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Summit seeks middle ground Finding compromise between security and travel is the tourism goal

Finding a compromise between border security and freedom of travel was the challenge last week at the first international summit of the Binational Tourism Alliance.

"We have to ensure the safety of this country," U.S. Customs and Border Protection Officer Kevin Corsaro said during the two-day conference held on the American side in Conference Center Niagara Falls.

A proposed U.S. law, which would go into effect Dec. 31, 2007, would make it mandatory for every individual, regardless of age, to carry a passport or a special pass card when crossing the U.S.-Canada border.

The pass card -- which would cost about half that of a passport -- would be the size of a driver's license and contain biometric coding proving identity, citizenship and other vital data.

Americans crossing into Canada would be required to have passports or pass cards to get back into the country. Statistics show that more than 70 percent of Americans and 60 percent of Canadians don't have passports.

American and Canadian tourism officials, business leaders and politicians stressed that post- 9/1 1 concerns must not impede the free flow of people and goods on the Niagara Frontier section of the world's friendliest border.

Arlene White, executive director of the alliance, said last week that the organization will now seek the support of the governors of Florida, Nevada and California -- states with the highest numbers of Canadian visitors -- which would particularly feel the effects of the new law.

In Florida alone, Canadians spent $1.4 billion in 2003, which state officials said was a huge slice of the local economy, White said.

White and other alliance board members will meet with the three governors in Washington, D.C., this spring to find ways to alleviate the negative impact of the proposed ID card.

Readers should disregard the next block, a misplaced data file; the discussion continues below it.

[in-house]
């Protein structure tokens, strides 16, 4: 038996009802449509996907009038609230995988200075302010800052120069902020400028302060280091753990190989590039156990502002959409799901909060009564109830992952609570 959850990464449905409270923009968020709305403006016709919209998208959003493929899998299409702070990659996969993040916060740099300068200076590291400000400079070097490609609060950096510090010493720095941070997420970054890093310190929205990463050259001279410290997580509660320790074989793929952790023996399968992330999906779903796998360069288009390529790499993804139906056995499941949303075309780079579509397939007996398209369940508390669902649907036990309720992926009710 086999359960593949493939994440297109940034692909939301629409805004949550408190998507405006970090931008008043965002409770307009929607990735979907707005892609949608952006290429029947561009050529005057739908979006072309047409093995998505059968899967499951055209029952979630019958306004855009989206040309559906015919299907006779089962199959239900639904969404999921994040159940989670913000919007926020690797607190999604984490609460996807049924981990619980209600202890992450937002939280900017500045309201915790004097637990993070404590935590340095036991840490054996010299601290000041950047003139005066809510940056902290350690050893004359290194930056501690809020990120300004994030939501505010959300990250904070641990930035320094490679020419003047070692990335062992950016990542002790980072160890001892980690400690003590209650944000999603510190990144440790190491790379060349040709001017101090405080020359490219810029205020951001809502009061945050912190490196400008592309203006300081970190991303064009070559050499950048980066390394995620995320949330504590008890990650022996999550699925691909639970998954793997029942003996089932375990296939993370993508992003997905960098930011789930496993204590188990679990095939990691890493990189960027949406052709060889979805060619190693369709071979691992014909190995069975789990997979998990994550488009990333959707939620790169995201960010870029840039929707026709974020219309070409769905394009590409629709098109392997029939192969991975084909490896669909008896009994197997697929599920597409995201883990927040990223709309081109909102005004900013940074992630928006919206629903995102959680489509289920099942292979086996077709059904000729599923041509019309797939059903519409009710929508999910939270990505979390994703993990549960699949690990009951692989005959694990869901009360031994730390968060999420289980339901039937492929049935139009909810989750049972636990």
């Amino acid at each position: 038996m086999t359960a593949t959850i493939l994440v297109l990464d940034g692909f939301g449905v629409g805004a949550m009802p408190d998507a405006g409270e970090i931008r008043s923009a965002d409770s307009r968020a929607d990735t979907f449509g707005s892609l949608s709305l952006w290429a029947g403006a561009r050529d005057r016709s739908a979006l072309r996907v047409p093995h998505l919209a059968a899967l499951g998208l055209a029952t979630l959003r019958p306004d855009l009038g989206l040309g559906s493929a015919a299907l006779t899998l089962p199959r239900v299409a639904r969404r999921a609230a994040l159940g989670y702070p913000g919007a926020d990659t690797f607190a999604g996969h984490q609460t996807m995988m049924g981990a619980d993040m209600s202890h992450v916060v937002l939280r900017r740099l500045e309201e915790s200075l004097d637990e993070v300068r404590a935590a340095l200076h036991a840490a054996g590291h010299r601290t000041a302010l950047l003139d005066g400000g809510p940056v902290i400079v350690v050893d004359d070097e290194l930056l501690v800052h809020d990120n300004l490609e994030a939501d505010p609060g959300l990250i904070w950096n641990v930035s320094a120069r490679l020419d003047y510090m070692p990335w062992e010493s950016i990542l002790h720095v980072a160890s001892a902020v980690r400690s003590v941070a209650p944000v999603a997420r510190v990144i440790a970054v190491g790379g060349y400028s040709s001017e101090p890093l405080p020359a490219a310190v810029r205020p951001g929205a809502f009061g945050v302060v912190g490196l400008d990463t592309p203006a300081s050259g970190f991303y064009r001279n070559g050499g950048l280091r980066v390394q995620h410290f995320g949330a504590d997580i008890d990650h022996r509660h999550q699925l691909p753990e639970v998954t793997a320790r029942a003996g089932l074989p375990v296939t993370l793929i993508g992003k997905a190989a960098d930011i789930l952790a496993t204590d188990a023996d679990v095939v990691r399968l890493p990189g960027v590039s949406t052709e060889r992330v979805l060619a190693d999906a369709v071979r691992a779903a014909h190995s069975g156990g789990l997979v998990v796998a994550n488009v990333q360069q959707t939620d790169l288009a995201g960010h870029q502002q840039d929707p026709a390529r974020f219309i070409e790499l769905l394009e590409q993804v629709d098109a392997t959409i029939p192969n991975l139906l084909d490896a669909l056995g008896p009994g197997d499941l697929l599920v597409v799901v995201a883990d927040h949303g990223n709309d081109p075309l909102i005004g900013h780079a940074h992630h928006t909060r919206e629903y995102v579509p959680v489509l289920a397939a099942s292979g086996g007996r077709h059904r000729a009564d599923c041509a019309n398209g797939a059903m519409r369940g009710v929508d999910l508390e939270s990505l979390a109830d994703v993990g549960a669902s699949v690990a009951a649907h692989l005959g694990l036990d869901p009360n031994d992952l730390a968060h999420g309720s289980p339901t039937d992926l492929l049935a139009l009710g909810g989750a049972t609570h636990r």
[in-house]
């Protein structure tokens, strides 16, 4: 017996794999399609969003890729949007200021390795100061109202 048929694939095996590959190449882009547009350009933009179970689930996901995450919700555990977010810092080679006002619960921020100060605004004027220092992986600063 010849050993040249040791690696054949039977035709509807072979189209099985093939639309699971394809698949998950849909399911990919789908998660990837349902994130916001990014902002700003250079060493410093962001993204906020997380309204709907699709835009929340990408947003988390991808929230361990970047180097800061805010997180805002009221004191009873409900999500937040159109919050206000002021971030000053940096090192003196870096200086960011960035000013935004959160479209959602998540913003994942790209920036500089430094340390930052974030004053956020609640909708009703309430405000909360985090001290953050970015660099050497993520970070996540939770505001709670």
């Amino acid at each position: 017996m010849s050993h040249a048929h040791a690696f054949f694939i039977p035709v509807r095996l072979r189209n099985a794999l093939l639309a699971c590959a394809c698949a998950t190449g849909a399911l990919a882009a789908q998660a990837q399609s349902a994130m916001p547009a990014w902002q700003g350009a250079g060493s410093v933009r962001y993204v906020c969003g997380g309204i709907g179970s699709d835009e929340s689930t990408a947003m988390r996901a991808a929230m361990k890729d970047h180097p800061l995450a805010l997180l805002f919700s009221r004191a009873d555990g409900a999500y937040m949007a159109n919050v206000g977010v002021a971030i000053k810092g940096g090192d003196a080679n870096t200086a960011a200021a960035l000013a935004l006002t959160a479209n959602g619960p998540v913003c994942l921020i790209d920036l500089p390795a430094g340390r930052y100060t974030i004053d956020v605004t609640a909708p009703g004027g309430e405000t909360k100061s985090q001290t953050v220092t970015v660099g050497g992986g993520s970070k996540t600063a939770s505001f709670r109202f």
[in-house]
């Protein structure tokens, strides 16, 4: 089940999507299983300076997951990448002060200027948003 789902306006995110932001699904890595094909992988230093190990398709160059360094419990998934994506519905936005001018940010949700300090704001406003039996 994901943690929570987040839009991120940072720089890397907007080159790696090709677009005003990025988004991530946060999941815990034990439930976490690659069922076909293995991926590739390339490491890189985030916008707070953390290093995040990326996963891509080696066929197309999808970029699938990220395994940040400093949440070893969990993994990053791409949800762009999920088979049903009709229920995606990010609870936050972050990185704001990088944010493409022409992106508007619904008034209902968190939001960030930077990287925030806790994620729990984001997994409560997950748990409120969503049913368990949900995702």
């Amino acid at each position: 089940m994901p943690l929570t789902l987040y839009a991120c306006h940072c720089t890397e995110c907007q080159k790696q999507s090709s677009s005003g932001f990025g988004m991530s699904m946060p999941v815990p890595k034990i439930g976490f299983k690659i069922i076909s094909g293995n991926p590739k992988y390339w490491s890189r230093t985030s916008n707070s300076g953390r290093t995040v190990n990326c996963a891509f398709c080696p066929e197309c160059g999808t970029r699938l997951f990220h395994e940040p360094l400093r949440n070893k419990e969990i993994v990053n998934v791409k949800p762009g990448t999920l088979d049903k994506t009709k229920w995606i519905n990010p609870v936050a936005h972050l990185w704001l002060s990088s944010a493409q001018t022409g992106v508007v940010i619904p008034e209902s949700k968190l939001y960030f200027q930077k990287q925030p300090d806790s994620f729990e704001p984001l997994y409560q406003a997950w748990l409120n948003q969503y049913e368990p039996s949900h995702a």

Former U.S. Rep. John J. LaFalce said the law is more likely to inconvenience his 91-year-old mother than any terrorist.

LaFalce said that he and his wife have passports and border-friendly Nexus cards but that his mother has no such documentation and is not about to get any at this stage of her life.

"The U.S. and Canada have always had such a close relationship," LaFalce said. "This is going to kill spontaneous travel."

Mayor R.T. "Ted" Salci of Niagara Falls, Ont., and Mayor Vince Anello said the law is already affecting day travel between the two cities because people think it's already in effect.

With the Canadian dollar at a 20-year high, the Homeland Security Department's timing couldn't be worse, the mayors said.

Canadian day travel to the New York side has been climbing as steadily as the Canadian dollar, said merchants at Outlets at Niagara Falls USA and the Boulevard Mall. Vehicles with Ontario license plates fill large portions of their parking lots.

The major topic at the second day's session was the 2012 bicentennial of the War of 1812, to be held across a wide swath of the Niagara Frontier from Fort Erie to Niagara-on-the-Lake and Old Fort Niagara in Youngstown.

"If we do it right, this event will be as big as the Olympics for the Niagara region," White said.

Meetings between the tourism and cultural officials will be scheduled within the next four weeks to further plan the bicentennial, she said.


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